Estrogen Alone Poses No Increased Breast Cancer Risk

Web Exclusives
Cristi Radford, MS, CGC

SAN ANTONIO—A re-analysis of the Women’s Health Initiative (WHI)—which found an increased risk of breast cancer and heart disease in women taking hormone replacement therapy (HRT)—suggests that estrogen alone, without progesterone, may actually be protective against breast cancer. 

“This information was downplayed by the WHI at the time. We analyzed the two trials and did tests for interactions, comparing estrogen alone with estrogen plus progestin. We found a significant reduction in risk of breast cancer with estrogen alone, compared with a significant increase with the hormonal combination,” said Joseph Ragaz, MD, of the University of British Columbia’s School of Population and Public Health, Vancouver, Canada, who reported findings at the 33rd annual San Antonio Breast Cancer Symposium.                     

The combined studies involved more than 25,000 healthy women. The first WHI trial (WHI1) evaluated estrogen (Premarin 0.625 mg/day) plus progestin (Provera 2.5 mg/day) versus placebo, and the second (WH2), which was limited to women without a uterus, evaluated estrogen alone (Premarin 0.625 mg/day) versus placebo. A comparative analysis assessed breast cancer rates between the two studies and according to the women’s risk for breast cancer (Gail score), hormone use before the study, and other factors.

 

”The study found that HRT based on estrogen alone was significantly protective against the development of breast cancer, reducing the incidence by 20%; combined HRT, on the other hand, actually increased the risk by 25%,” he said. 

By Gail score, women at low-to-medium risk (<1.75 score) had a relative risk reduction of 29% with estrogen alone, while on estrogen plus progestin their risk increased by 25%, Ragaz reported.

In women without any previous hormone use, estrogen alone was significantly more protective, with a 34% reduction in events. Estrogen plus progestin was associated with a 16% increased risk, he added. 

A subset of patients had a low risk for developing breast cancer, based on Gail score <1.75, no previous HRT before the study, no positive family history of breast cancer, and no personal history of benign breast disease. In these women, the risk of developing breast cancer was reduced by 20% altogether, and by as much as 43% if they had no history of benign breast disease. 

In addition, estrogen alone, at least in some age groups, was significantly protective against coronary heart disease, colorectal cancer, and hip fracture, Ragaz added.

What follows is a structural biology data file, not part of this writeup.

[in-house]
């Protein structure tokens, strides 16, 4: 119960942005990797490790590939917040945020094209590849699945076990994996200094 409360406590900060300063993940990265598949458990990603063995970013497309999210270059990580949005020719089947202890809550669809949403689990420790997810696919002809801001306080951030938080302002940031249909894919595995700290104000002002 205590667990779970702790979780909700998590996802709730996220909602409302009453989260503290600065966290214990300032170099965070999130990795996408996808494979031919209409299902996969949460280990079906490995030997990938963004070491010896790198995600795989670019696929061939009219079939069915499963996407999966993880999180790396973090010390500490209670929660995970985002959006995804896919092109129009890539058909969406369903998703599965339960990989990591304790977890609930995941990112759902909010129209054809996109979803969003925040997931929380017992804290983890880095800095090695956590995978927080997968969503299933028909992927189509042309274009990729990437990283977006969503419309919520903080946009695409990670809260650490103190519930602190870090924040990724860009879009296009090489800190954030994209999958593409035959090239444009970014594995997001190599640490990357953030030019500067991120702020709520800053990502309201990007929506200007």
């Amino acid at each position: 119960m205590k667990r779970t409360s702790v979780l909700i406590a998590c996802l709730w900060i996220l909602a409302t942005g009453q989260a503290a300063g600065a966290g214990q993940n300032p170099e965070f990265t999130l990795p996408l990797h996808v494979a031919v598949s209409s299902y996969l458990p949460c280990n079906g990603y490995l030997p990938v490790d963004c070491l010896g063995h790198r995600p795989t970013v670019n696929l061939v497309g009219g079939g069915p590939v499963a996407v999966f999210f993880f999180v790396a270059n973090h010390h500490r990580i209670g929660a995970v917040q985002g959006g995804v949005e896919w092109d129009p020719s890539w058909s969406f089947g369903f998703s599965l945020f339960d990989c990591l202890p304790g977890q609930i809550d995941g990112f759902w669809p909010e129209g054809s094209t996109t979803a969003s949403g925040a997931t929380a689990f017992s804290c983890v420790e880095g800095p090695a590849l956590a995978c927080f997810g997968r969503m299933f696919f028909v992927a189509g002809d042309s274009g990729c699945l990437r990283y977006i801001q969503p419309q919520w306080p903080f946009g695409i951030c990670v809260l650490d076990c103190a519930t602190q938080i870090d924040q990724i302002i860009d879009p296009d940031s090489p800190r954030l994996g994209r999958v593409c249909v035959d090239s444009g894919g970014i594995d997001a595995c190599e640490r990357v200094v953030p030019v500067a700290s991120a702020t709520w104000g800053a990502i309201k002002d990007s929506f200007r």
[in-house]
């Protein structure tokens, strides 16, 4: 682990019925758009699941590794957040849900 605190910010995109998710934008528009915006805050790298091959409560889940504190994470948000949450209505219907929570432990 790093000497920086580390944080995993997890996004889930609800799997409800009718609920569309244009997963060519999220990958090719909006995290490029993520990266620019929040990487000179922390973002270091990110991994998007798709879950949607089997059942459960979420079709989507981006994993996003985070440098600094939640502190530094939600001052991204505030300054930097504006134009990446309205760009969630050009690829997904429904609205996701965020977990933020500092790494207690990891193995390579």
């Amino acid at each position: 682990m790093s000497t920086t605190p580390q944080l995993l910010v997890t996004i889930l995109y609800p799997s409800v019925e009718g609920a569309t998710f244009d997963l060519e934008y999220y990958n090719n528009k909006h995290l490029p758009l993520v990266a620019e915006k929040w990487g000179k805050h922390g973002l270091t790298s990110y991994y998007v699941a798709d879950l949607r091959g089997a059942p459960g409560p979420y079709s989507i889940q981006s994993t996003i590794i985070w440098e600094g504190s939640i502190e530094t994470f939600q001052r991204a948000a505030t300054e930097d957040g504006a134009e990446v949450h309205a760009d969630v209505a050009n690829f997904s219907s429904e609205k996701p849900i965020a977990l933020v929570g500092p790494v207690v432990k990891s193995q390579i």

“A prospective evaluation of HRT is now required to establish the best regimens and formulation of HRT based on estrogen alone, and with or without a safer new progestin combination,” Ragaz said. “It is very important to look into new generation progestins that are more natural.” New compounds—one is called prometrium—are in development, he said.

Based on these findings, he believes that for a subset of women aged 60 and younger estrogen alone might be safely used. In particular, these would be younger women who had undergone hysterectomy and did not need the protective effect of progestin against endometrial cancer

Related Items
“Newer” Ovarian Cancer Genes and Option of Risk-Reducing Salpingo-Oophorectomy
Cristi Radford, MS, CGC
Online First published on May 12, 2016 in Genetic Counseling, Online First
T-DM1 in Metastatic Breast Cancer
Cristi Radford, MS, CGC
TOP - August 2012, Vol 5, No 5 published on August 22, 2012 in Breast Cancer
Exploring the Drug Shortage Crisis
Cristi Radford, MS, CGC
TOP - August 2012, Vol 5, No 5 published on August 22, 2012 in Drug Updates
Pharmacists Can Enhance Compliance With Oral Medications
Cristi Radford, MS, CGC
TOP - June 2012, Vol 5, No 4 published on July 2, 2012 in Best Practices
Abstracts of Interest From the 2012 American Society of Clinical Oncology Annual Meeting
Cristi Radford, MS, CGC
TOP - June 2012, Vol 5, No 4 published on July 2, 2012 in Conference Correspondent
Payer Trends in Oncology: Challenges and Solutions
Cristi Radford, MS, CGC
TOP - Special Issue May 2012, Vol 5, No 3 published on May 24, 2012 in Conference Correspondent
What Pharmacists Need to Know About 7 New Agents
Cristi Radford, MS, CGC
TOP - Special Issue May 2012, Vol 5, No 3 published on May 24, 2012 in Drug Updates
Many Febrile Neutropenia Patients Can Be Treated at Home
Cristi Radford, MS, CGC
TOP - April 2012, Vol 5, No 2 published on April 30, 2012 in Supportive Care
What’s New in Antiemetic Control?
Cristi Radford, MS, CGC
TOP - April 2012, Vol 5, No 2 published on April 27, 2012 in Supportive Care
Eribulin Associated With Less Neuropathy Than Ixabepilone in a Prospective, Randomized Study
Cristi Radford, MS, CGC
TOP - February 2012, Vol 5, No 1 published on February 28, 2012 in Breast Cancer
Last modified: February 20, 2019